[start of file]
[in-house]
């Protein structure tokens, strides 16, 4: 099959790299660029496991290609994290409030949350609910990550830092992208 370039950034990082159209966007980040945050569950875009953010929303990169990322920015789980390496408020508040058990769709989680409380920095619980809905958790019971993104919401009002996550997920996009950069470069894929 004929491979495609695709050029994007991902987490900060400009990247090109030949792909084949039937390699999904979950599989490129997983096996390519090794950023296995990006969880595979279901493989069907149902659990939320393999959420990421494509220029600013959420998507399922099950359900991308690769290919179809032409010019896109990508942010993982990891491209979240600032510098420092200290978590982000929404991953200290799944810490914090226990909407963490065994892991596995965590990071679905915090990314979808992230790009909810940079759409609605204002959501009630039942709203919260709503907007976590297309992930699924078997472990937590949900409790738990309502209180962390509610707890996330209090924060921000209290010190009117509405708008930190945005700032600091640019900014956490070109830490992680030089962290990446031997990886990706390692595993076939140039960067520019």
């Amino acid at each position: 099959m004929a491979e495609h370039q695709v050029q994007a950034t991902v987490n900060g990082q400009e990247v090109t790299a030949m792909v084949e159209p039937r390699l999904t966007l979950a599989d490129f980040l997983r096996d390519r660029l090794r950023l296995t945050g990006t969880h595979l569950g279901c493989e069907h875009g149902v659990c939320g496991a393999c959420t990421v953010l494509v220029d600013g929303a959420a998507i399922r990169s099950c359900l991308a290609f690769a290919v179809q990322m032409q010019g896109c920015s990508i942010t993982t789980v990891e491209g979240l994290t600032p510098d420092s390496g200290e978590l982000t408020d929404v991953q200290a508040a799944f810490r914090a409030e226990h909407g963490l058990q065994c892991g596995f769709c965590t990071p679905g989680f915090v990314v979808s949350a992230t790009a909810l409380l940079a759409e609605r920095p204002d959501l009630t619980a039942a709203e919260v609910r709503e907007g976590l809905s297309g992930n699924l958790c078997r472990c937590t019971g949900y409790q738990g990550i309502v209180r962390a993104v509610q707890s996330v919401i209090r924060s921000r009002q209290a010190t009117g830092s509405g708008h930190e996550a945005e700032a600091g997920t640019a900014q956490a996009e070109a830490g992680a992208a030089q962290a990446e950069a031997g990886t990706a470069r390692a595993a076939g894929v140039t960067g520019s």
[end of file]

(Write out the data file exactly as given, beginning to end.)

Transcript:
[in-house]
């Protein structure tokens, strides 16, 4: 099959790299660029496991290609994290409030949350609910990550830092992208 370039950034990082159209966007980040945050569950875009953010929303990169990322920015789980390496408020508040058990769709989680409380920095619980809905958790019971993104919401009002996550997920996009950069470069894929 004929491979495609695709050029994007991902987490900060400009990247090109030949792909084949039937390699999904979950599989490129997983096996390519090794950023296995990006969880595979279901493989069907149902659990939320393999959420990421494509220029600013959420998507399922099950359900991308690769290919179809032409010019896109990508942010993982990891491209979240600032510098420092200290978590982000929404991953200290799944810490914090226990909407963490065994892991596995965590990071679905915090990314979808992230790009909810940079759409609605204002959501009630039942709203919260709503907007976590297309992930699924078997472990937590949900409790738990309502209180962390509610707890996330209090924060921000209290010190009117509405708008930190945005700032600091640019900014956490070109830490992680030089962290990446031997990886990706390692595993076939140039960067520019």
């Amino acid at each position: 099959m004929a491979e495609h370039q695709v050029q994007a950034t991902v987490n900060g990082q400009e990247v090109t790299a030949m792909v084949e159209p039937r390699l999904t966007l979950a599989d490129f980040l997983r096996d390519r660029l090794r950023l296995t945050g990006t969880h595979l569950g279901c493989e069907h875009g149902v659990c939320g496991a393999c959420t990421v953010l494509v220029d600013g929303a959420a998507i399922r990169s099950c359900l991308a290609f690769a290919v179809q990322m032409q010019g896109c920015s990508i942010t993982t789980v990891e491209g979240l994290t600032p510098d420092s390496g200290e978590l982000t408020d929404v991953q200290a508040a799944f810490r914090a409030e226990h909407g963490l058990q065994c892991g596995f769709c965590t990071p679905g989680f915090v990314v979808s949350a992230t790009a909810l409380l940079a759409e609605r920095p204002d959501l009630t619980a039942a709203e919260v609910r709503e907007g976590l809905s297309g992930n699924l958790c078997r472990c937590t019971g949900y409790q738990g990550i309502v209180r962390a993104v509610q707890s996330v919401i209090r924060s921000r009002q209290a010190t009117g830092s509405g708008h930190e996550a945005e700032a600091g997920t640019a900014q956490a996009e070109a830490g992680a992208a030089q962290a990446e950069a031997g990886t990706a470069r390692a595993a076939g894929v140039t960067g520019s």